French-Supermarket

5. French supermarkets have a unique layout. For example, some supermarkets have a Foreign Foods aisle, which stocks imported products like tortillas and sometimes Rooibos tea. Other items, like sugar, are nowhere near where they’re usually stocked back home. Most people expect to find sugar next to the flour with the baking goods. Wrong! In France, you’ll find it next to the eggs. Tinned anchovies, too, are elusive. They’re never next to the tinned soups and vegetables. You’ll find them next to the refrigerated taramasalata and smoked salmon, of course! There will also be a number of products you won’t find at all, like Fruit Loops and Mountain Dew. These items are banned in France due to their harmful additives.

6. There are no shop assistants in a French grocery store. Its very rare that you’ll be approached by someone with a nametag and a smile if you’re walking around looking lost and confused. You’re very welcome to find someone and ask, though. Here, you may need the following helpful French expression: Où est le/la ___? (ooh eh luh/lah), meaning ‘Where is the ___ ?’

French Supermarket

7. You might find horse in the meat aisle. That’s right, horse meat. It’s more popular in France than you think. In fact, there are numerous boucheries chevalines (horse meat butcheries) all over France. Horse meat, which is slightly sweet and very lean, was the answer to meat consumption for starving soldiers and the lower classes during the French Revolution and the Napoleonic Wars. Throughout the 1800’s, where beef and pork were too expensive, horse meat was affordable and accessible. Today it’s less common, but still beloved. Look for the word Cheval over the pre-packaged meat section.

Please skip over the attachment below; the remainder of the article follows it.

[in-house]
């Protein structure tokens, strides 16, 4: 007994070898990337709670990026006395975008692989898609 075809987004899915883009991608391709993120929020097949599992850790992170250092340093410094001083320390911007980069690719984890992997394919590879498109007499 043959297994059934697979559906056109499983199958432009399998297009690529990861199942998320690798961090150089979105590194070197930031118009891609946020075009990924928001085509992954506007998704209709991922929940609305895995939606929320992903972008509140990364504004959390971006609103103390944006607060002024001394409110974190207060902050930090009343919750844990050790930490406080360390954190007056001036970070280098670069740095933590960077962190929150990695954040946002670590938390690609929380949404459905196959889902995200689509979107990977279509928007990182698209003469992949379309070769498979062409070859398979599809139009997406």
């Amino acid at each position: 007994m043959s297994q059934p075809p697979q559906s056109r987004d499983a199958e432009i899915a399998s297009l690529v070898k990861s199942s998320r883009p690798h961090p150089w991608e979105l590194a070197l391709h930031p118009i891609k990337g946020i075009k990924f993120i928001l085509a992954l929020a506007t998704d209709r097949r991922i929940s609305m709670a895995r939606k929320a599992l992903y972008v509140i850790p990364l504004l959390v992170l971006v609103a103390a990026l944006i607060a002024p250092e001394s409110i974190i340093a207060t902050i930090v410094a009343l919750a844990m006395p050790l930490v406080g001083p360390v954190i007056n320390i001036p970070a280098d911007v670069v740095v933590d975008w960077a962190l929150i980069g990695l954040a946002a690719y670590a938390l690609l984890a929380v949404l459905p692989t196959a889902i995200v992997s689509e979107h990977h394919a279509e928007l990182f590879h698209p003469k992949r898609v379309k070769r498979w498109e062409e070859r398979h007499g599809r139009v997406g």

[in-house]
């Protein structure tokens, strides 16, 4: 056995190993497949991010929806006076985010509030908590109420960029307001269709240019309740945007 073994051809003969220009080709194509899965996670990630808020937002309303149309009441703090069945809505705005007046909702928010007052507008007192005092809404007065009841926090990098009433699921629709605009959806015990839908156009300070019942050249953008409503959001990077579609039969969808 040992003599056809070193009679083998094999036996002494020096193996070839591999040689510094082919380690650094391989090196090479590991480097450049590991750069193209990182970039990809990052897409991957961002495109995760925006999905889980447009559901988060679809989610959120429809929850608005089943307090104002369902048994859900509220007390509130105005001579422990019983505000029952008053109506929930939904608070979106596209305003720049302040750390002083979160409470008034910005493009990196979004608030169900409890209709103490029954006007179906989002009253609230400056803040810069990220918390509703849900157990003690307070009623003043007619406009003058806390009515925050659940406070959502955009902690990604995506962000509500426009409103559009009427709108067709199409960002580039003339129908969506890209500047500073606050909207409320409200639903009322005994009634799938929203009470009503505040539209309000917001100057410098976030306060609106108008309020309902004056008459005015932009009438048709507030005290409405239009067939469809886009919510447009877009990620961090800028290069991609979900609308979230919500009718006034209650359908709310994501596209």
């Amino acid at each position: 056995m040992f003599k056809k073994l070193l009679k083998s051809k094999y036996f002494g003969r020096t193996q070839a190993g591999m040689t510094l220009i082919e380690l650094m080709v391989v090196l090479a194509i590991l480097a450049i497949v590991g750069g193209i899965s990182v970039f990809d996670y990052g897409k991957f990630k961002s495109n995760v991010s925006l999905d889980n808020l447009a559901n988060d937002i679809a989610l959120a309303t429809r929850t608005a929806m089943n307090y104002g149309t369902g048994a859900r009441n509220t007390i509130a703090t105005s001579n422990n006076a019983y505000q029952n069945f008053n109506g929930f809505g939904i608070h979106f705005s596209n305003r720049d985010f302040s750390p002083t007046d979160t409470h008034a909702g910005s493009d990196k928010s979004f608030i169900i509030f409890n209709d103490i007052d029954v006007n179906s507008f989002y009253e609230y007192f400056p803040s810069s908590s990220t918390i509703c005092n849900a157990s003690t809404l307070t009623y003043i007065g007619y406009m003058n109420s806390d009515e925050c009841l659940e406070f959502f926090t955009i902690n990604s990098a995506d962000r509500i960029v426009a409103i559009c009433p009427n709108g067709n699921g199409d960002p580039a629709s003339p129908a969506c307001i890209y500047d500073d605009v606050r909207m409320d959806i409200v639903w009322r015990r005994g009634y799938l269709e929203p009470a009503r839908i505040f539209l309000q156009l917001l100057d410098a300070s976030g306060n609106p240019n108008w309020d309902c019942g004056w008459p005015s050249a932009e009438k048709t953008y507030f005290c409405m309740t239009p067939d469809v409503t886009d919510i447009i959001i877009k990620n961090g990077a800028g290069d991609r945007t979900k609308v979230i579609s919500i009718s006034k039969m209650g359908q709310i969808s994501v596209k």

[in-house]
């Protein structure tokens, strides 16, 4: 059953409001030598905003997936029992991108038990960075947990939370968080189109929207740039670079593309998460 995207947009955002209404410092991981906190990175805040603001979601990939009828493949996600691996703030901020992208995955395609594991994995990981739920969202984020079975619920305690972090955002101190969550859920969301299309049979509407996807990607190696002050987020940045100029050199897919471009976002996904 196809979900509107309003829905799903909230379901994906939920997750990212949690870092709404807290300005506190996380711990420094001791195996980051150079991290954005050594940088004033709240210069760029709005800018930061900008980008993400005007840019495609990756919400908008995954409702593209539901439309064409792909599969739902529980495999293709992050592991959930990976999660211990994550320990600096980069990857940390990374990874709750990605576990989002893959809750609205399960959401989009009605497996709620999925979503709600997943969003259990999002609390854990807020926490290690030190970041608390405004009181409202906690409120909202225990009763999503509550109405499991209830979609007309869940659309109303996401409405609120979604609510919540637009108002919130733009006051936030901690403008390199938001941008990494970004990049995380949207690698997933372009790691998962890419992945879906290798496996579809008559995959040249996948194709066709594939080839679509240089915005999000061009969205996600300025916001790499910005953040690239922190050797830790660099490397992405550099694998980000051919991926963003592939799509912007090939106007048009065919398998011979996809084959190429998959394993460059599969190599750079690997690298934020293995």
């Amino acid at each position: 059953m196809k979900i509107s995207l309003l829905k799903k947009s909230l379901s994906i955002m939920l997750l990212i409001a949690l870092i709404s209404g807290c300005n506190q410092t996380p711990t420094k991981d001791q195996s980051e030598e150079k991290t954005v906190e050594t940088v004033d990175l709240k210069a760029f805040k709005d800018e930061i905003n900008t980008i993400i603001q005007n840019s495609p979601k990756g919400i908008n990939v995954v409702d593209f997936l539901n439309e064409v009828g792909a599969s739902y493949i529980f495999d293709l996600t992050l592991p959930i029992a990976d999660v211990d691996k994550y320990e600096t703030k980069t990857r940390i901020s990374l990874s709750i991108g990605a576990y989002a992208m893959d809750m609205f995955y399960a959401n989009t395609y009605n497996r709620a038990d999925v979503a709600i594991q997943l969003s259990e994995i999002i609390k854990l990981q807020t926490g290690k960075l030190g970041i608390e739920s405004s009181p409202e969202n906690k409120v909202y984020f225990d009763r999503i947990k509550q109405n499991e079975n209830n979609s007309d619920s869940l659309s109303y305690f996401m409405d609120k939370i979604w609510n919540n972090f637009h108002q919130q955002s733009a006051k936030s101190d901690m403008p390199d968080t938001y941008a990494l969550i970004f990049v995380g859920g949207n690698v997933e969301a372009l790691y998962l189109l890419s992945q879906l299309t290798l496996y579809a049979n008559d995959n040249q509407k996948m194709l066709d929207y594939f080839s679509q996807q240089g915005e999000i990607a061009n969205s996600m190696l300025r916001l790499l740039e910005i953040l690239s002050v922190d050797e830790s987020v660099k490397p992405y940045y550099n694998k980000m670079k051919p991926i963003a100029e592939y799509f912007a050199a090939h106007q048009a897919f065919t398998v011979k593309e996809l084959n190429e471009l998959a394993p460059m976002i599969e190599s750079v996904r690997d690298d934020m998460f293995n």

Horse-Meat

8. You can buy crustless sliced bread in France. So many of us rebelled against our mothers when we were made to eat the crust from our sandwiches so as not to waste. France has done away with the issue completely by offering sliced bread, as you would normally buy it, but without the crust. Not only does this cater to children’s preferences, it’s the perfect product for making finger sandwiches or bread-based puddings.

9. Cold cucumber soup cartons make for a wholesome, travel friendly lunch. Gazpacho, any cold soup made from raw vegetables, originates from Spain. French supermarkets stock it in the refrigerated section, along with the pre-packaged lunch and snacks. Its comes in many flavours, but you will always find cucumber-mint! Not only is this product typical of France in that it’s supremely healthy, it also makes for a convenient snack while you’re roaming the sights, as the cartons re-seal and are durable.

10. The variety of tomatoes available is inspiring. You’ll see tomatoes in the fruit and vegetable section you may not ever even have heard of. Some are green, some are yellow, some are huge, some are soft, some are different shapes. Each variety is distinct and exciting – and they’re sold loose, so you can buy one of each and try them all!

French-Vegetables